There’s only one more day before voters head to the polls to pick a new assembly member to replace Sheldon Silver. A special election takes place tomorrow, alongside New York’s presidential primary. Over the weekend and again this morning, the unusual campaign garnered more mainstream media interest. Here’s a roundup.
The Times bundled the Lower Manhattan race with the contest in Nassau County for the Senate seat formerly held by Dean Skelos:
…the special elections on Long Island and in Lower Manhattan offer voters a chance to do the unprecedented: to replace, in the space of one day, two former members of New York State’s ruling triumvirate, both of whom are scheduled to be sentenced in the coming weeks after being convicted on corruption charges. And the two contests, if less chaotic than their presidential counterpart, have afforded their own measures of intrigue and incivility.
Reporter Vivian Yee notes that the Democratic candidate (Alice Cancel) would normally be a huge favorite to win the special election. But the contest is seen as competitive because Yuh-Line Niou (running on the Working Families Party line) is orchestrating an unusually robust and well-organized campaign.
Most local Democratic elected officials have endorsed (Niou) and her promise to break with Mr. Silver’s brand of politics, which depended on a loyal and tight-knit network of Lower East Side allies who helped propel Ms. Cancel, a longtime district leader, to the Democratic nomination. Ms. Cancel, who has praised Mr. Silver’s work in the area, has sought to sow doubt about her opponent’s commitment to reform by pointing out that Ms. Niou, too, sought the backing of Mr. Silver’s associates before declaring the process corrupt when she was not chosen for the nomination. Ms. Niou moved to the district two years ago, and she has also been flustered by questions about her previous voting record. The Republican candidate, Lester Chang, a businessman, has also branded Ms. Cancel as a creature of Mr. Silver’s political organization.
While the Times has endorsed Niou, the Daily News blasts the “rigged special election to replace Silver for the few months left in his term.” It’s choosing to sit this “phony contest” out:
When Silver got convicted and bounced from office last November, it left his district without representation. But rather than wait for a new assembly member to be chosen via a legitimate primary and general election, Gov. Cuomo scheduled a special election. That let a handful of party insiders put only one name on each ballot line, leaving voters a choice in roughly the same sense that you have a choice of peanuts at the vending machine. In a 65% Democratic district, the holder of that line is a shoo-in. This is Alice Cancel, a cog in the machine favored by Silver’s faction. Yuh-Line Niou, a Democrat running on the Working Families Party line, is a little better, but that’s not saying much. Whoever wins this wasteful exercise will have the shortest of tenures. But as the incumbent, the winner will get a leg up on challengers in the real open primary that starts within weeks. Which means the people will get robbed, again.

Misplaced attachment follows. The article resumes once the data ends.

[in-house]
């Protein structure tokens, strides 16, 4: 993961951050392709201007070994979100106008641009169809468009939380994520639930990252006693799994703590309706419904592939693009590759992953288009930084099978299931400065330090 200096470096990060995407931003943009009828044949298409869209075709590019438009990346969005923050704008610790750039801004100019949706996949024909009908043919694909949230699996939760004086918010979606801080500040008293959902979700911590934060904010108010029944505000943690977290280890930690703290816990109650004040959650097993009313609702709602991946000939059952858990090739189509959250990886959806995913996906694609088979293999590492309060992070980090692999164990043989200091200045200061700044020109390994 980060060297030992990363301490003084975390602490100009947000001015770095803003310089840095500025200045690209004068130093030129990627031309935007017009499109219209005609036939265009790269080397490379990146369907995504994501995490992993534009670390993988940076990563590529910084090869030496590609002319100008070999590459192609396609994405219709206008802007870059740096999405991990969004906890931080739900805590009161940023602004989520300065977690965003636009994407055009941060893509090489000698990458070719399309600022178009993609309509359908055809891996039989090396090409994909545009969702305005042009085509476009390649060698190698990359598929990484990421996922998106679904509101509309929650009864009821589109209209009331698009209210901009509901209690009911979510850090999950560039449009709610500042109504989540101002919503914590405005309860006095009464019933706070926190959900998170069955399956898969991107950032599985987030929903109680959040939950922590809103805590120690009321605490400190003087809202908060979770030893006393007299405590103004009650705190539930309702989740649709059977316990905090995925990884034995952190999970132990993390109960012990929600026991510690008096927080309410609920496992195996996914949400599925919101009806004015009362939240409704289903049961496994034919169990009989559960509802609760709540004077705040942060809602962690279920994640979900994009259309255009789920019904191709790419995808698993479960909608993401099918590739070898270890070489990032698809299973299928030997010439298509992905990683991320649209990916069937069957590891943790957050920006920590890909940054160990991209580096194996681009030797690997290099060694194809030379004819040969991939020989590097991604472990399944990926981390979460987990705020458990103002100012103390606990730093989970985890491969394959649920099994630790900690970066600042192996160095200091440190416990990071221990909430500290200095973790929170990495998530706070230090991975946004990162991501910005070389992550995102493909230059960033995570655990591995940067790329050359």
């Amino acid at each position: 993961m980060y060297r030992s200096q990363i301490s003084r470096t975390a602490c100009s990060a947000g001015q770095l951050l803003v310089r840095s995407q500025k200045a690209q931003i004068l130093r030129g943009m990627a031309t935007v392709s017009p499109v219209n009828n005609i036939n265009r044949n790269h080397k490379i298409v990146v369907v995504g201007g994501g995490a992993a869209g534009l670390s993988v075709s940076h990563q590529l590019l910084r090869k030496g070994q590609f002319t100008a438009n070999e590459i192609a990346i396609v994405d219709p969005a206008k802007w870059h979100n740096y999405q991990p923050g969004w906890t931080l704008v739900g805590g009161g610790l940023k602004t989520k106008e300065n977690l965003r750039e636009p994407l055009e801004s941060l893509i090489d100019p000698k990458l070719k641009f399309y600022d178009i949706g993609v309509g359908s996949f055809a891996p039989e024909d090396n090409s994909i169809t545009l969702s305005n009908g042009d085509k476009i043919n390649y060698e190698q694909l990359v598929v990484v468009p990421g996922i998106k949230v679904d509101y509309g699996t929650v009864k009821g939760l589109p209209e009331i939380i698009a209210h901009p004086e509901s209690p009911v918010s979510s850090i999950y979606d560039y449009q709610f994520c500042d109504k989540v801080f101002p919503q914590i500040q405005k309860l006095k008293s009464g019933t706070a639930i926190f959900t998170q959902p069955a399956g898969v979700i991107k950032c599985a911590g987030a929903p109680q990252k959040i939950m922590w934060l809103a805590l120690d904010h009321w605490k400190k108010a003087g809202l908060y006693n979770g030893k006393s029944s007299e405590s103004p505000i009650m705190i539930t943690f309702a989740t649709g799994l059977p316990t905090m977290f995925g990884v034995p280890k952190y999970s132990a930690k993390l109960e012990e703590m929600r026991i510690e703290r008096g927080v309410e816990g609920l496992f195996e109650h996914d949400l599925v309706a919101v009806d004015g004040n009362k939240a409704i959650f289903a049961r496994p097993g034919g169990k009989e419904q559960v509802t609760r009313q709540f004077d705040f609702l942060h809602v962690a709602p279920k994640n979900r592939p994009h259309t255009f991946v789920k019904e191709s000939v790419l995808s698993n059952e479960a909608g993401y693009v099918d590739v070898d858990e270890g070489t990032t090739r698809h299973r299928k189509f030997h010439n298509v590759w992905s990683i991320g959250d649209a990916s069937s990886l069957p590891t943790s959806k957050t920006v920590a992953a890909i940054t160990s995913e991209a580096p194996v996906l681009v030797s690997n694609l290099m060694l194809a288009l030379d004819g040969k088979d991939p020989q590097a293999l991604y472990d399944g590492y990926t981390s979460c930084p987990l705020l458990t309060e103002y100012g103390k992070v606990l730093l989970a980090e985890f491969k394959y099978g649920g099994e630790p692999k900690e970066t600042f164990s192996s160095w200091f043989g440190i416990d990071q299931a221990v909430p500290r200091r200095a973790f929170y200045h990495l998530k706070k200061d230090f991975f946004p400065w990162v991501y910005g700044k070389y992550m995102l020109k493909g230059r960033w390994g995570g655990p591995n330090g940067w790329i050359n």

New York Slant, a publication of City & State, also finds the choices uninspiring:
Unfortunately, the candidates to replace Silver in the forthcoming April 19 special election leave much to be desired… Cancel’s ties to the former Assembly speaker through his Democratic club – which anointed her as his replacement – calls into question whether she would serve the district independent of the influence of Silver’s cronies… Both Chang and Niou demonstrated a much more comprehensive understanding of some of the issues facing the district – from congestion pricing to education reform. Chang, however, indicated that he would not be the most independent-minded legislator despite running as a Republican, saying that he would be more likely to go along with the consensus on key policy votes, rather than consider issues independently on their merits. Which brings us to Niou, a former Assembly staffer who has only lived in the district for the last two years, immediately raising the “carpetbagger” allegations that typically dog similar candidates. It was unclear to us whether Niou was driven more by her ambition to hold public office rather than a genuine desire to advocate for a district she claims to have grown familiar with while campaigning these last several months. However, Niou’s positions on education reform – she spoke eloquently on fighting for much-needed school funding in the district – and commitment to being a vocal advocate for Chinatown, a long underserved part of the district, swayed our editorial board enough to endorse her to replace Silver for these next several months.
Finally, the Post endorsed Lester Chang:
Voters in Tuesday’s special election to fill the Assembly seat of corrupt ex-Speaker Sheldon Silver have a chance to send a message: No more business as usual… But that’s only one of the reasons The Post endorses Lester Chang for the 65th Assembly District. Chang, a local businessman and the son of immigrants, is also the candidate best suited to stand up for the interests of the district’s residents — from Chinatown voters concerned about the schools to residents further downtown worried about safety in the age of terror.
Here’s what you need to know about voting tomorrow. You’ll receive two ballots — one for the presidential primary and one for the special election. Any registered voter is eligible to vote in the assembly contest. Follow this link is you need to check you poll site.